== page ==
This article was originally printed in the latest issue of Numismatic News.
>> Subscribe today!
There are many interesting stories about large cents. The 1820 large cent is among the dates involved in the story of the Randall Hoard.
If we go back to 1820 we find that the 1820 large cent had a mintage of 4,407,550. That was a very large total. In fact, it was a record for the time.
Under the circumstances we would expect the 1820 to be an available date. This is basically true in every grade starting at $29 in G-4 and going up to $300 in MS-60.
While the mintage would suggest the 1820 should be at available date prices, that is not always the case with coins of the era. After all, there were very few collectors at the time and just because there was a large mintage, didn’t mean many examples were saved, especially in Mint State. If anything, a large mintage was more likely to result in less saving. Again, this was especially true for Mint State examples. Had the 1820 large cent never appeared in a major hoard, or had nothing else special happened in its history, there would probably be very little to write about it today.
As it turned out, however, the 1820 was one of the dates included in one of the more dramatic hoard stories in U.S. numismatic history. In his book, American Coin Treasures and Hoards, Q. David Bowers goes through the entire story and some of the questions about the hoard. Like most good hoard stories, there are sometimes pieces that do not quite fit perfectly with the facts.
At some point after the Civil War but before the autumn of 1869, a keg of large cents was discovered under a railroad platform in Georgia. There is no proof that it was found under a railroad platform, but that is the story and most people are sticking with it.
In the period from 1869 to the early 1870s, there were lively communications regarding the cents and allegations that they were restrikes, which they were not. There were also offers to sell various dates. In his book Bowers even includes a copy of a letter from John Randall after whom the hoard is named suggesting that the coins were not restrikes and explaining that he had purchased them from Wm. H. Chapman & Co. In his tracing of the hoard, Randall says that it was originally from Georgia but found buried. He never mentions a railroad platform.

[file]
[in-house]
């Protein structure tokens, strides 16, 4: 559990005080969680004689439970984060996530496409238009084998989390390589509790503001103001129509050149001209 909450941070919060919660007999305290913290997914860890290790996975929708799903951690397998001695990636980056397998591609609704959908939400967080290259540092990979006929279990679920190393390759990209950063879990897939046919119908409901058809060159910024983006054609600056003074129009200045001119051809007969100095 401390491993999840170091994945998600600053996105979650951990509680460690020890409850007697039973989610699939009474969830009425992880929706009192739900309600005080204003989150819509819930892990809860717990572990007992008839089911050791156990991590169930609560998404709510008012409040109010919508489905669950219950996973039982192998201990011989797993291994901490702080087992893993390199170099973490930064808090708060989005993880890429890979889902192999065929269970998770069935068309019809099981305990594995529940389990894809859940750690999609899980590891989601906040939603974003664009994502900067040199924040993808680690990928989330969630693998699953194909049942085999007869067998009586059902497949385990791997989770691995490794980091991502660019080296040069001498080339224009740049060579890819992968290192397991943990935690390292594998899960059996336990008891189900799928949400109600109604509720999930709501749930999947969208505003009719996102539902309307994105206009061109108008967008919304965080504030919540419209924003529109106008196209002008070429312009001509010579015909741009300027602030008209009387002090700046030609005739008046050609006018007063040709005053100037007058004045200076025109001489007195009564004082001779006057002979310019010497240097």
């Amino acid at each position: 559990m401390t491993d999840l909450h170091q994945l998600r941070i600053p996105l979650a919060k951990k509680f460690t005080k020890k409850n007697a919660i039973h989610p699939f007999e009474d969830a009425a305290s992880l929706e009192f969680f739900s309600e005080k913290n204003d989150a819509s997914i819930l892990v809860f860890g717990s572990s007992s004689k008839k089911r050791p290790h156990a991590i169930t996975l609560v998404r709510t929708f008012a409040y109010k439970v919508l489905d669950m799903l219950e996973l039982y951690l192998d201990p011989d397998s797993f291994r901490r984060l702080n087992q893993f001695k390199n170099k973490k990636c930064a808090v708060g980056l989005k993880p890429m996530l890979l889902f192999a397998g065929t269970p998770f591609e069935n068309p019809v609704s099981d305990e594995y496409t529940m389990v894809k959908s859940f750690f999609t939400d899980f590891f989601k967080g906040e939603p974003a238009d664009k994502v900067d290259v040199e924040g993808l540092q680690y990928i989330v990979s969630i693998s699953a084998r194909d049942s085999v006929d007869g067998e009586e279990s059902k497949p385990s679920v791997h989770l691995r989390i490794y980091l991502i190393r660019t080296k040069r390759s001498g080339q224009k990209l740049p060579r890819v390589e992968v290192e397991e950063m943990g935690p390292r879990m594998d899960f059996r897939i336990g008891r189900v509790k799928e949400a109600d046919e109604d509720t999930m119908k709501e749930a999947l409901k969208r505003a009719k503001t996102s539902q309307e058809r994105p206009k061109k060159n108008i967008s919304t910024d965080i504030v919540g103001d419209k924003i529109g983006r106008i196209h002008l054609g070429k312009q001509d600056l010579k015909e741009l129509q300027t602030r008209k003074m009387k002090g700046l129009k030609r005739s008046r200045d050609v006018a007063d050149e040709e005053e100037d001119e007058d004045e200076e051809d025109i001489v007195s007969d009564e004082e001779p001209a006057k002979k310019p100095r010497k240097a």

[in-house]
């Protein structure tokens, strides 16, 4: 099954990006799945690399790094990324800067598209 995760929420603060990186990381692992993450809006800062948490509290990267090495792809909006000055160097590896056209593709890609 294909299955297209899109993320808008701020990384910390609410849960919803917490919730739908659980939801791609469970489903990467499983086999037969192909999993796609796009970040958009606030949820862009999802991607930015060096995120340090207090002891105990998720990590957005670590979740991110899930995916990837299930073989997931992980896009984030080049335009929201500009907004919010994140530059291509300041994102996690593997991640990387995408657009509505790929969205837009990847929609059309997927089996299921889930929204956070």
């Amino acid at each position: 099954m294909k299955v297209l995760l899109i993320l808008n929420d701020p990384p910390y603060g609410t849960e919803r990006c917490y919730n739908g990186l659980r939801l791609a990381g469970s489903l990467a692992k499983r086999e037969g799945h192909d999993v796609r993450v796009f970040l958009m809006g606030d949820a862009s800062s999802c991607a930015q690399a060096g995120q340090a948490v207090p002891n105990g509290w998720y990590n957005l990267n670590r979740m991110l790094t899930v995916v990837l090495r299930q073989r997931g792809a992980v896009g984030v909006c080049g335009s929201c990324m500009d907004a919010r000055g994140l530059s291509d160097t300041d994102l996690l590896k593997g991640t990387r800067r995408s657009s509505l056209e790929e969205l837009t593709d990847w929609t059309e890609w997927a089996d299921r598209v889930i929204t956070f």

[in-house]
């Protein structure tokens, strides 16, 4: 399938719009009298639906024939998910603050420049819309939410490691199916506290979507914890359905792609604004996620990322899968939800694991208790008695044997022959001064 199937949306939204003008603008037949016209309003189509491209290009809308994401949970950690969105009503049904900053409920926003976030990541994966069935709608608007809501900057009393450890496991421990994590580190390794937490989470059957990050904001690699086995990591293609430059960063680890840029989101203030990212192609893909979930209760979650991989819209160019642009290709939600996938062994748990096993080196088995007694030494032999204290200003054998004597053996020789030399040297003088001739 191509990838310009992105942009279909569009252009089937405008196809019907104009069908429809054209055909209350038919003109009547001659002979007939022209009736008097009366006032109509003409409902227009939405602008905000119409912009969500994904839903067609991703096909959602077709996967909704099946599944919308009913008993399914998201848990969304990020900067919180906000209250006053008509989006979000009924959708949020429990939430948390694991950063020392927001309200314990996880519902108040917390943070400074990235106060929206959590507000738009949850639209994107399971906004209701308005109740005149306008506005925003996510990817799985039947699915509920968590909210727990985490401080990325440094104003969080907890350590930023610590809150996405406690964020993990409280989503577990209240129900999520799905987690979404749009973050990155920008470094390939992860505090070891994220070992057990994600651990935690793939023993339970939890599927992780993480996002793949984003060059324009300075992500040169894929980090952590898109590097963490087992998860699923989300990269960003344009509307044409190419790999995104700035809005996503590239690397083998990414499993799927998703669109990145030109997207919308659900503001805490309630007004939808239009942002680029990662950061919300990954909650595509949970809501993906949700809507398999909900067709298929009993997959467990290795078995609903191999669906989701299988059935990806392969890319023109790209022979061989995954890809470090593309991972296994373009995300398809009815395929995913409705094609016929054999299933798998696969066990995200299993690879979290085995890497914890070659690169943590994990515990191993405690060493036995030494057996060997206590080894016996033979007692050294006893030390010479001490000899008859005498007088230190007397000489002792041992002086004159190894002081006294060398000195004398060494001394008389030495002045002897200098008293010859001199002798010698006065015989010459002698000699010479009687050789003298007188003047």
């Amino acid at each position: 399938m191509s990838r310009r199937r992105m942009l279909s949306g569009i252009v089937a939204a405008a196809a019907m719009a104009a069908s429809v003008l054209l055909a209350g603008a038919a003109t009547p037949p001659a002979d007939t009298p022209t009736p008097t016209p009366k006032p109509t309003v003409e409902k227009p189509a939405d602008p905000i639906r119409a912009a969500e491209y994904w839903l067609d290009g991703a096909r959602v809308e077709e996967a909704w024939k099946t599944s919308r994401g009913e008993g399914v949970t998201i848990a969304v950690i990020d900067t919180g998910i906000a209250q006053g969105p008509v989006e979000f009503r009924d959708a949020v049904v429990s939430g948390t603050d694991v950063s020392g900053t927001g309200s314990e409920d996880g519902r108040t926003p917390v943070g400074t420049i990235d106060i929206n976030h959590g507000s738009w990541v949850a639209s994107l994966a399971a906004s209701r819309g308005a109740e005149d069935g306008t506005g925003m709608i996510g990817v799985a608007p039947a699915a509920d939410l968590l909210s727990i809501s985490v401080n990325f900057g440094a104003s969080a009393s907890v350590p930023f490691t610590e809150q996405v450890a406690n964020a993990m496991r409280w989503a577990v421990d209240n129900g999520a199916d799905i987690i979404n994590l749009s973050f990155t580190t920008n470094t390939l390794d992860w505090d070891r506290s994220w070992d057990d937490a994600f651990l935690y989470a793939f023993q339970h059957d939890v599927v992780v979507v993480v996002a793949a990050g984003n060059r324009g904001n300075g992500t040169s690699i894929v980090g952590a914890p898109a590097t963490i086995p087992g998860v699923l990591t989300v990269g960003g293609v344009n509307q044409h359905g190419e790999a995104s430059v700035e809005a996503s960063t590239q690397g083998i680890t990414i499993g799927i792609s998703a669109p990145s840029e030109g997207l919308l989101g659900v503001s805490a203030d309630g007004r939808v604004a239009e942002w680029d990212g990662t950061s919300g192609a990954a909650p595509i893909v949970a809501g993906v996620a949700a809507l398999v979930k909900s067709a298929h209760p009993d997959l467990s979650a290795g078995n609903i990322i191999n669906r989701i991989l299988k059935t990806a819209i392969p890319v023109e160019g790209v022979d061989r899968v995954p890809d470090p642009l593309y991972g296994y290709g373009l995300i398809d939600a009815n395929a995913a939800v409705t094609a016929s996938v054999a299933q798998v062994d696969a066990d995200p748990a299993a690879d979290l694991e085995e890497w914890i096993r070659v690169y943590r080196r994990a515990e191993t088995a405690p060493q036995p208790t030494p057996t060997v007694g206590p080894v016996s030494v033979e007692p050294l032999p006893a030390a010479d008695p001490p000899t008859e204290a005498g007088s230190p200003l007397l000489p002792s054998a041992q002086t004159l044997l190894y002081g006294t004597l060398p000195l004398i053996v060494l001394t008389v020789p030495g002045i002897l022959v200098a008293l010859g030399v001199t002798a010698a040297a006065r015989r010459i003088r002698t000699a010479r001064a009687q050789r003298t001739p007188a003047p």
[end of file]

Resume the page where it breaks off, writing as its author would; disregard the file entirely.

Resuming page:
The Randall Hoard dates have sometimes been described as “spotty red” or “oily,” and in a hoard of this size there are likely to be some imperfect coins. Randall himself suggested this, saying some were corroded.
How many coins were in the alleged keg is far from certain. Estimates vary from 5,000 to 18,000. What is certain is that the 1820 large cent was seen as quite elusive back in 1859. In his book Bowers has the writing of Dr. Montroville W. Dickeson, who stated in his American Numismatic Manual that, in the case of the 1820, “The slight milling of the edges of these coins render good specimens difficult to be obtained.”
We can’t be sure how many examples of the 1820 were in the hoard but we can, however, be sure that a lot of 1820 Mint State large cents emerged from somewhere.
If you check the grading service totals today, the numbers are impressive. Professional Coin Grading Service has seen roughly 267 Mint State examples of the 1820. Numismatic Guaranty Corporation reports 391. The only date that comes close is the 1818, which is generally seen along with the 1820 as the most heavily represented date in the hoard. Its PCGS total is 296, and its NGC total is 288.
The difference of the Randall Hoard can be seen when you compare those totals to the 1825, which was not a low mintage date, either, but it also was not in the hoard. The Mint State PCGS total is 27 pieces, while NGC has seen 14.
Clearly the Randall Hoard made a great difference in the supply of the 1820 today, making almost any example in Mint State at today’s $300 price one that was likely to have been a part of the hoard.